Most people look to technical analysis primarily for an analysis of price and volume. Hence price diagrams, and the myriad of indicators that can be superimposed upon them, constitute the main body of the technical discipline.
In addition, certain other signals, like sentiment and flow-of-funds, complement the chartist’s toolbox.
Martin J Pring, a leading textbook author, describes sentiment indexes – which monitor insiders, mutual fund managers and investors – noting that, “different groups of investors are consistent in their actions at major market turning points.”
He adds that insiders, such as key employees or major stockholders, tend to be routinely correct; advisory services, which get carried away at market tops and troughs, are more likely to fail, with egg on their faces.
Where does today’s buy/sell ratio stand? Charles Biderman of TrimTabs Investment Research reports that over November it averaged 1 to 23, with top executives willing to authorise corporate stock buybacks, but loathe to beef up their own personal portfolios. Flush with cash, companies increased their stock purchases since July, from $2 billion (£1.28 billion) to $2.7 billion a day.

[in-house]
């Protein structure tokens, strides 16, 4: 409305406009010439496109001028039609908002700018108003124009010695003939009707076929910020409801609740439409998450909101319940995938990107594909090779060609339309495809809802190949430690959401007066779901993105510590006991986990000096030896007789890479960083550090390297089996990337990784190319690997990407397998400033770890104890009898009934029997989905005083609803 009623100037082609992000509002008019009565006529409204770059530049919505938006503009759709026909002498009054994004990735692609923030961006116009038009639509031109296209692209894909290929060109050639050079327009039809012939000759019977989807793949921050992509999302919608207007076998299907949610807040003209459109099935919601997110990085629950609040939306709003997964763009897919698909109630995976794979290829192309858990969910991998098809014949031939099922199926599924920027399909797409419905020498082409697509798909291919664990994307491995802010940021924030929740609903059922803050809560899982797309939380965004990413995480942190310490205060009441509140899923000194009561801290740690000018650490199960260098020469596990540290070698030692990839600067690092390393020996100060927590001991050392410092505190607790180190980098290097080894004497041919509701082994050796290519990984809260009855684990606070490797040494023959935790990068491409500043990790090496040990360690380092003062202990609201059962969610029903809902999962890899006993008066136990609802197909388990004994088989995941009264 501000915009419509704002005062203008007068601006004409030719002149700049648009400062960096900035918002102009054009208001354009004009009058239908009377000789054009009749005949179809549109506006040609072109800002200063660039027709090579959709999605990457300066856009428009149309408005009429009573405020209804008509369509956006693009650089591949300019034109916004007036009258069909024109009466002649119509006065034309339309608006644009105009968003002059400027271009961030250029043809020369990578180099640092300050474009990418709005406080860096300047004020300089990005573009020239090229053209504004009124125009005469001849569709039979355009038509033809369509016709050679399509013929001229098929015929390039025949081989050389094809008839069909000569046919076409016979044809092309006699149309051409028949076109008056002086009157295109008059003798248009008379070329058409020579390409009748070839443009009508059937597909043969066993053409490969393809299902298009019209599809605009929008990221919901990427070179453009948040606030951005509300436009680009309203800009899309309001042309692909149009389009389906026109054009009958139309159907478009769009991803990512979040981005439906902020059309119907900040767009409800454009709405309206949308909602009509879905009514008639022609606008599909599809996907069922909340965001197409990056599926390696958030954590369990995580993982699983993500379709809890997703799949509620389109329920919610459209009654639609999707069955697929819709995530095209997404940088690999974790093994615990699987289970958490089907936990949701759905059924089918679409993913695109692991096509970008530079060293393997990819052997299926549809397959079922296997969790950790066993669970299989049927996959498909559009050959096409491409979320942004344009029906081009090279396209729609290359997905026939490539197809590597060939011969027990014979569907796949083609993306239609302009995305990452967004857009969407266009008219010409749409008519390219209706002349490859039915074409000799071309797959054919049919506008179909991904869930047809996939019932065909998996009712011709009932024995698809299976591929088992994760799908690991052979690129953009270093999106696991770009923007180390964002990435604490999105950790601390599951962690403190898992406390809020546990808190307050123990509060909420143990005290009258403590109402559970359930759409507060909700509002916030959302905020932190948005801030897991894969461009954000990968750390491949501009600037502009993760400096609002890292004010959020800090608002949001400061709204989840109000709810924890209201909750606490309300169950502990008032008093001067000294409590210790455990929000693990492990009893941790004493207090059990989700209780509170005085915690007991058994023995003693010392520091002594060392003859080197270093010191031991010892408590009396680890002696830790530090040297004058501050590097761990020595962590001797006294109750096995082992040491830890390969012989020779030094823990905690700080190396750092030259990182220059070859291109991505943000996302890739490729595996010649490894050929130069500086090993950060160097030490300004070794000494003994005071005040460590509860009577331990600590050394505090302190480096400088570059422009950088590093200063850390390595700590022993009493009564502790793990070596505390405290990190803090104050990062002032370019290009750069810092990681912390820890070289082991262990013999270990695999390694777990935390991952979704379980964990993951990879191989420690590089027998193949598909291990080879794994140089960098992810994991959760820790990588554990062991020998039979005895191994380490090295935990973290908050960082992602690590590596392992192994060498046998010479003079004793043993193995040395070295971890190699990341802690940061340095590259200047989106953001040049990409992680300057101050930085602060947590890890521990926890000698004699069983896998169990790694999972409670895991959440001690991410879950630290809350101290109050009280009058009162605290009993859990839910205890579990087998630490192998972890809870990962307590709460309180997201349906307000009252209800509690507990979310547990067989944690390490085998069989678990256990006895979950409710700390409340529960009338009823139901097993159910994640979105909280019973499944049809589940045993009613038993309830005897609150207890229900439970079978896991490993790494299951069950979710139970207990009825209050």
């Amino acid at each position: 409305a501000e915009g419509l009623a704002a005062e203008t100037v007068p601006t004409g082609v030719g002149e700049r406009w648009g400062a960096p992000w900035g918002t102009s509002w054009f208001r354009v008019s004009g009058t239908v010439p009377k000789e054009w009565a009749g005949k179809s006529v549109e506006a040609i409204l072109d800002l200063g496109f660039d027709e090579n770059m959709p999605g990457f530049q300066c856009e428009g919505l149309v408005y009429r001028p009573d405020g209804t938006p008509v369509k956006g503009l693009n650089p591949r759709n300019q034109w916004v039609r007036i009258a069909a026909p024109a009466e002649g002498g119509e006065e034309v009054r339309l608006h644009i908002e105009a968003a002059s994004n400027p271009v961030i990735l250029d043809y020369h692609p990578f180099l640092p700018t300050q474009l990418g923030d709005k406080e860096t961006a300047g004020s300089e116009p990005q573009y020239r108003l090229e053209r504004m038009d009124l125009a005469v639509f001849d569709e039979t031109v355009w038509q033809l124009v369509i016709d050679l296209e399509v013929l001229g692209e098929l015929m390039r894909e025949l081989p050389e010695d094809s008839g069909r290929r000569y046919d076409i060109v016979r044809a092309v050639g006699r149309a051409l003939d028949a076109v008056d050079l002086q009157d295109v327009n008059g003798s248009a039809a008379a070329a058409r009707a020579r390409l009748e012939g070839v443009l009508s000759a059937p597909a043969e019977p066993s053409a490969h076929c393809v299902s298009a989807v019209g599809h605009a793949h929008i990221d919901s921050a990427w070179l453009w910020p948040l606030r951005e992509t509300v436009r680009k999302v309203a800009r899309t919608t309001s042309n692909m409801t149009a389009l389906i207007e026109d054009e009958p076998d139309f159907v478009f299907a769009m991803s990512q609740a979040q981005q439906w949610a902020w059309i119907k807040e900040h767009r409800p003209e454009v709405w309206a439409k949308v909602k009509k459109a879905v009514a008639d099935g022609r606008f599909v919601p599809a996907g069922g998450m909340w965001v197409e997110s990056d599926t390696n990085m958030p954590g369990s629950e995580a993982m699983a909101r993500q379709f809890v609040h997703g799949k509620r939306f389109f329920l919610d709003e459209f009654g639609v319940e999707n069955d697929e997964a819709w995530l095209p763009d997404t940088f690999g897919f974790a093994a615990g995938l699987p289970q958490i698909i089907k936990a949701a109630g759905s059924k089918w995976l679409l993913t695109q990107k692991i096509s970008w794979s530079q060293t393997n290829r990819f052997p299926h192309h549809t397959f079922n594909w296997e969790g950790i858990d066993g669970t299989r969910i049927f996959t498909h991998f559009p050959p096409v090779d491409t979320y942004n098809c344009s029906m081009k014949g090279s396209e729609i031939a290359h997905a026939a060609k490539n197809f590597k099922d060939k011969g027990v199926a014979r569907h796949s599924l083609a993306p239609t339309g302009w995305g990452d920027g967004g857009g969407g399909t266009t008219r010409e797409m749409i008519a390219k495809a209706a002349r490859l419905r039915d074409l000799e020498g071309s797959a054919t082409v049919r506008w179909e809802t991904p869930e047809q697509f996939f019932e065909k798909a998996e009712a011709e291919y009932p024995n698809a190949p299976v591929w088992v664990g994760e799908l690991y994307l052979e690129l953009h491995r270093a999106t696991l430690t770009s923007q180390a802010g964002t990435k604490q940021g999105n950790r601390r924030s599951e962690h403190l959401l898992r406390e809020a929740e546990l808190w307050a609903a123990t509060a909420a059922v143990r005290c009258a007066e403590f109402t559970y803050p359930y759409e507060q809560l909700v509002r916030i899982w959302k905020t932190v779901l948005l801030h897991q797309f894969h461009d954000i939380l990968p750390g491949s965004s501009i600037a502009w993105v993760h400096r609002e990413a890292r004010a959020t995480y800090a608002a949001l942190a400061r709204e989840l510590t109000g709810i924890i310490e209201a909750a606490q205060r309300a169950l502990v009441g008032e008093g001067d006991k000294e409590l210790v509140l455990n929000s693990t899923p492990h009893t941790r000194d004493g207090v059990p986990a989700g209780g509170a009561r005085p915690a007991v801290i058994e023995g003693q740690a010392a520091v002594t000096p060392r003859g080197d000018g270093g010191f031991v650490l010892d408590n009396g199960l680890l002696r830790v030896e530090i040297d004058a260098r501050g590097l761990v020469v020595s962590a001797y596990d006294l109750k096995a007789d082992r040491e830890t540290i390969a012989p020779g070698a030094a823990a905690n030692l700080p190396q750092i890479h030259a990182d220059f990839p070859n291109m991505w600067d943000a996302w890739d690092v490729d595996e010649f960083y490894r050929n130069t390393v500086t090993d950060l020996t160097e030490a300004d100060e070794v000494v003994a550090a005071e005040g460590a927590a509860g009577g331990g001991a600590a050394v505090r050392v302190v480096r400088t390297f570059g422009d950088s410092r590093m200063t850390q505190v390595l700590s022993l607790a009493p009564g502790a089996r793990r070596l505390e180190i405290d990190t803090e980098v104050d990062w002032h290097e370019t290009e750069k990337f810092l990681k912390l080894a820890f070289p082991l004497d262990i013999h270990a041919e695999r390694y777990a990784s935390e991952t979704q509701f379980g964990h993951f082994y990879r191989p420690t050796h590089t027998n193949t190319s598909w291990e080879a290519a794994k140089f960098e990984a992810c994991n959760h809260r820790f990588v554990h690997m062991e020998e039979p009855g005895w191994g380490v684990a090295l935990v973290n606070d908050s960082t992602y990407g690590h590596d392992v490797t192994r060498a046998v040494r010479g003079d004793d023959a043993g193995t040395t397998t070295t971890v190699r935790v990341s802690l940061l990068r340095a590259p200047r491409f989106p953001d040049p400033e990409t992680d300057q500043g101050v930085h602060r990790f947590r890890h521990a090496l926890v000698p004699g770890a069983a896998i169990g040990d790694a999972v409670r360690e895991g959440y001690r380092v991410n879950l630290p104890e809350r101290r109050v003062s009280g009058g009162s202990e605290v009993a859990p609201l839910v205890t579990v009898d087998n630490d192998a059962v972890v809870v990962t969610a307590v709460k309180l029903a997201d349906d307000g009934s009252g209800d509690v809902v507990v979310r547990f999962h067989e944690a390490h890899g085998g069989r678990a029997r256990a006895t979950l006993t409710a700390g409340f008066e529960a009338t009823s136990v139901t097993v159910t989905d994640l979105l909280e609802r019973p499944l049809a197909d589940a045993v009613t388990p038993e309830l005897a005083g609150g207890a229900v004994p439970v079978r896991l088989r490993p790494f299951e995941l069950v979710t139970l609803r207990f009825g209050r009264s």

Much of that treasury stock is then parlayed into bonuses for employees. It should be a relatively simple exercise to track insider holdings at EDGAR Online, a website sourced from SEC filings, that reports large shareholder transactions. Not so fast, warns Peter Vinella, formerly the president and CEO of Wilmington Trust Conduit Services.
Companies dole out equity-based bonuses to lock executives into the performance of their home firms. But equity derivatives can circumvent these incentives and the controls around them. During the 1990s, executives of recent initial public offerings were required to retain their stock for a period. Most, however, legitimately swapped out their interest sooner, selling it forward for a small price, rather than waiting years to cash out.
Nowadays, high level insiders may not wish to be seen pruning holdings in their own firms. Because these swaps are over-the-counter transactions, they provide little transparency. “The danger is not that bonus holders are locking in profits, but misperceptions of insider positions,” says Vinella. Perhaps technicians should take official SEC insider filings with a stronger pinch of salt.